2024 CPEA over; wait  for results begins
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May 17, 2024

2024 CPEA over; wait for results begins

There were one thousand, seven hundred and forty-five collective sighs of relief breathed across the country by Grade 6 students on Thursday, May 16, 2024, at the conclusion of the 2024 Caribbean Primary Exit Assessment (CPEA).

On May 15 and 16, students sat four examinations- Language Arts, Mathematics, Science, and Social Studies, the results of which will be used to decide placement in secondary schools for the upcoming school year.

After the papers were completed on day one, some students at the St Martins Secondary School exited the exam Center appearing reserved. However, on Thursday, the mood improved drastically with students leaving the classrooms cheering, and greeting parents and teachers with hugs and smiles.

The exam Center accommodated three schools, Kingstown Government School, Lodge Village Government School, and the Kingstown Anglican School.

Students at the Center said the Language Arts, Science, and Social Studies papers were quite manageable. However the Mathematics paper was described by some students as “tricky” and “a bit challenging”.

Grade Six students from the Kingstown Anglican School were all smiles yesterday.

Grade Six Mathematics teacher at the Kingstown Anglican School (KAS), Mary Ann Webb, told SEARCHLIGHT that this subject usually presents some challenges for students, especially the word problems. She said as a strategy to overcome this, additional focus was placed on comprehending the problems and figuring out what is needed to solve them.

“What I had to pay extra attention to was the number sense, multiplication and division and [times]tables. For the word problems… sometimes they read the problem and they might not grasp what the problem is asking them to do,” Webb explained.

The Science and Social Studies teacher at the KAS told SEARCHLIGHT that the lead-up to the examination was a heavy workload, and the teachers worked to ensure that the children covered the material thoroughly.

“We did a lot of past papers, and we also made up our own tests as well because we try to get them as rounded and include as many questions as possible that we think would come on the CPEA exam. We did our best to give them as much exposure to any questions that might come and however it may come.”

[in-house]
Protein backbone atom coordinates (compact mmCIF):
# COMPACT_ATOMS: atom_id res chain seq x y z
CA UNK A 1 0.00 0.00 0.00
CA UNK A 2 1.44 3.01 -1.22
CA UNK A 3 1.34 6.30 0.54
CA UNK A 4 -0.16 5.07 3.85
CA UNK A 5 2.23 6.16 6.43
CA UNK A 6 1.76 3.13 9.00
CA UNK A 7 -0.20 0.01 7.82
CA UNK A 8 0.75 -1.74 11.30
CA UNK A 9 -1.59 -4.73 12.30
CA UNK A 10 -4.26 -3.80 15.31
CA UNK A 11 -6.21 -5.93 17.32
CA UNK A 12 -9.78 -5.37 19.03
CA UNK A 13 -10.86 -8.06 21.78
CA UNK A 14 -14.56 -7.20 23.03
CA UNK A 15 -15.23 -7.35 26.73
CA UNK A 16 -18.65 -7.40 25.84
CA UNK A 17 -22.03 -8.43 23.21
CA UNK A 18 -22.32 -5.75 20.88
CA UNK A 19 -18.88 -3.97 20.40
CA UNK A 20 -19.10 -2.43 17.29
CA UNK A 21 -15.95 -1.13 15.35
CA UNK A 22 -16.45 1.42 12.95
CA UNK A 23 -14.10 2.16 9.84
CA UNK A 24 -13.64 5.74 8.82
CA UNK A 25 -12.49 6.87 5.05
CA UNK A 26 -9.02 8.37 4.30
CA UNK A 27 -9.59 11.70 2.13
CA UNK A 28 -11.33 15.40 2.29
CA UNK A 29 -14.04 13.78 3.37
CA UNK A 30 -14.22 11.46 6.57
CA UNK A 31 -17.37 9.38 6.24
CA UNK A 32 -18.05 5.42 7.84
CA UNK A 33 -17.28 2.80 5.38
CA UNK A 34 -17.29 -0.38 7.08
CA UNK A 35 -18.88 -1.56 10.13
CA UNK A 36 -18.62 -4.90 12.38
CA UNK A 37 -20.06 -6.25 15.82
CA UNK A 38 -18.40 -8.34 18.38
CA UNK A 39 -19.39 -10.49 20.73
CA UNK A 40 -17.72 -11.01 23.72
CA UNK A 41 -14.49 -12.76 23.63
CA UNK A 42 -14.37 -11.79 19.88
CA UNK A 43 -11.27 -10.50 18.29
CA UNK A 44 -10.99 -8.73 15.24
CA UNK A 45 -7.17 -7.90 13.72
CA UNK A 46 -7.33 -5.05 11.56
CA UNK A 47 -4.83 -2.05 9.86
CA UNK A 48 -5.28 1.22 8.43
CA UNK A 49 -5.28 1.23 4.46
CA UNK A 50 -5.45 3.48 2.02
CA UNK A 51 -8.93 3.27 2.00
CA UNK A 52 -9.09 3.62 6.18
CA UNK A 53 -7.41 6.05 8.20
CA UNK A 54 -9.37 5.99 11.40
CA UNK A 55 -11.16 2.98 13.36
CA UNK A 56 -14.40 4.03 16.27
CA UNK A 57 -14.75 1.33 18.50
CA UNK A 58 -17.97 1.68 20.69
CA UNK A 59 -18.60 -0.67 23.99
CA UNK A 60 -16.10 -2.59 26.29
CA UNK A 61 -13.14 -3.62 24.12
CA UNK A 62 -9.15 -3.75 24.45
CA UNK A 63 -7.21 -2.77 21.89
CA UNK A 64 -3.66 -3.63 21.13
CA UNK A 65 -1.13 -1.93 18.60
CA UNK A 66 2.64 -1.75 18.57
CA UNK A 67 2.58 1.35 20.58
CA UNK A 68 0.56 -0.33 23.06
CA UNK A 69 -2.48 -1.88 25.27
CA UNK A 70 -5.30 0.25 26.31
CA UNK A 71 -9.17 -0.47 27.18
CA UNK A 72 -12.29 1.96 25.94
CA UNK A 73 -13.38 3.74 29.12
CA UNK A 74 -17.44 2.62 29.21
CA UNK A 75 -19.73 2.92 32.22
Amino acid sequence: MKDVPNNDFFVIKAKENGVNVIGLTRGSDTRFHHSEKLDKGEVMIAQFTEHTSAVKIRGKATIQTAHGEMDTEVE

She said that the students were taken through weeks of preparation which also included holiday classes with much needed breaks in between.

“You have to talk to them and tell them what is expected. We had after- school classes, we worked through the holidays. We try to not make them feel too pressured and gave them breaks.”

She said that the end of the two-day national examination is a big relief for not only the students but also the teachers.

“After the exam, yes, because you have done so much. You have prepared them as much as you can as teachers and helped them as much as you can. You know the pressure that they would go through. When the exam is finished, you feel that big relief. Until next year again.”

Webb also expressed similar sentiments as her colleague, noting that the wait for the release of the results will now be the nerve-wracking part.

“I am relieved, but I am also anxious for the results.”

A total of 873 boys and 872 girls completed this year’s CPEA. The exam accounts for 60 per cent of the students’ overall mark, while there is also the school-based component, and the internal assessment which account for the remaining 40 percent of the final mark.

Results of the CPEA are expected to be made available to the Ministry of Education sometime in June.